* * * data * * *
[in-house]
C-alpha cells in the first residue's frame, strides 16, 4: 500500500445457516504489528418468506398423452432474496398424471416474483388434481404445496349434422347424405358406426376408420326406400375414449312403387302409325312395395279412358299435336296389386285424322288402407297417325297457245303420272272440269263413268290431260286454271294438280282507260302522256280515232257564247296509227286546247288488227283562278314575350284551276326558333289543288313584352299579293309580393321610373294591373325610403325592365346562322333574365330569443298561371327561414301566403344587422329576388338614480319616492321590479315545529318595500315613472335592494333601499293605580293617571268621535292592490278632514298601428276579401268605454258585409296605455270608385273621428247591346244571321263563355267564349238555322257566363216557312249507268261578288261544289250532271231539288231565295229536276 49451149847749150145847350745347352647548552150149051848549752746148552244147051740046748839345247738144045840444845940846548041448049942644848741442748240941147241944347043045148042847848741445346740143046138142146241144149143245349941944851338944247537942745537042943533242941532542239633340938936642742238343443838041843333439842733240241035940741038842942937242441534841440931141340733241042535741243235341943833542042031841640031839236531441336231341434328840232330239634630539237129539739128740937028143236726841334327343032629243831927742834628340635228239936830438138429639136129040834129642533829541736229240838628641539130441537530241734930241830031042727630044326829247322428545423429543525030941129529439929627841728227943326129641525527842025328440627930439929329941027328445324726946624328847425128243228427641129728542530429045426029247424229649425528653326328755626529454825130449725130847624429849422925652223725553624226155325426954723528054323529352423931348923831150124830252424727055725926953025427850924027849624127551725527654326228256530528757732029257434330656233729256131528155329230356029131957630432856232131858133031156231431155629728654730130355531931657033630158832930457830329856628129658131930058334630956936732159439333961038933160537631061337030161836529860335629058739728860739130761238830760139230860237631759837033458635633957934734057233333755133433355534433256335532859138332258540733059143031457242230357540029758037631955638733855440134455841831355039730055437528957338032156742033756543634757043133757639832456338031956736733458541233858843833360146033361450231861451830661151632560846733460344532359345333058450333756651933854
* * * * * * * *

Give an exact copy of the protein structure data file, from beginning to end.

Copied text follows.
[in-house]
C-alpha cells in the first residue's frame, strides 16, 4: 500500500445457516504489528418468506398423452432474496398424471416474483388434481404445496349434422347424405358406426376408420326406400375414449312403387302409325312395395279412358299435336296389386285424322288402407297417325297457245303420272272440269263413268290431260286454271294438280282507260302522256280515232257564247296509227286546247288488227283562278314575350284551276326558333289543288313584352299579293309580393321610373294591373325610403325592365346562322333574365330569443298561371327561414301566403344587422329576388338614480319616492321590479315545529318595500315613472335592494333601499293605580293617571268621535292592490278632514298601428276579401268605454258585409296605455270608385273621428247591346244571321263563355267564349238555322257566363216557312249507268261578288261544289250532271231539288231565295229536276 49451149847749150145847350745347352647548552150149051848549752746148552244147051740046748839345247738144045840444845940846548041448049942644848741442748240941147241944347043045148042847848741445346740143046138142146241144149143245349941944851338944247537942745537042943533242941532542239633340938936642742238343443838041843333439842733240241035940741038842942937242441534841440931141340733241042535741243235341943833542042031841640031839236531441336231341434328840232330239634630539237129539739128740937028143236726841334327343032629243831927742834628340635228239936830438138429639136129040834129642533829541736229240838628641539130441537530241734930241830031042727630044326829247322428545423429543525030941129529439929627841728227943326129641525527842025328440627930439929329941027328445324726946624328847425128243228427641129728542530429045426029247424229649425528653326328755626529454825130449725130847624429849422925652223725553624226155325426954723528054323529352423931348923831150124830252424727055725926953025427850924027849624127551725527654326228256530528757732029257434330656233729256131528155329230356029131957630432856232131858133031156231431155629728654730130355531931657033630158832930457830329856628129658131930058334630956936732159439333961038933160537631061337030161836529860335629058739728860739130761238830760139230860237631759837033458635633957934734057233333755133433355534433256335532859138332258540733059143031457242230357540029758037631955638733855440134455841831355039730055437528957338032156742033756543634757043133757639832456338031956736733458541233858843833360146033361450231861451830661151632560846733460344532359345333058450333756651933854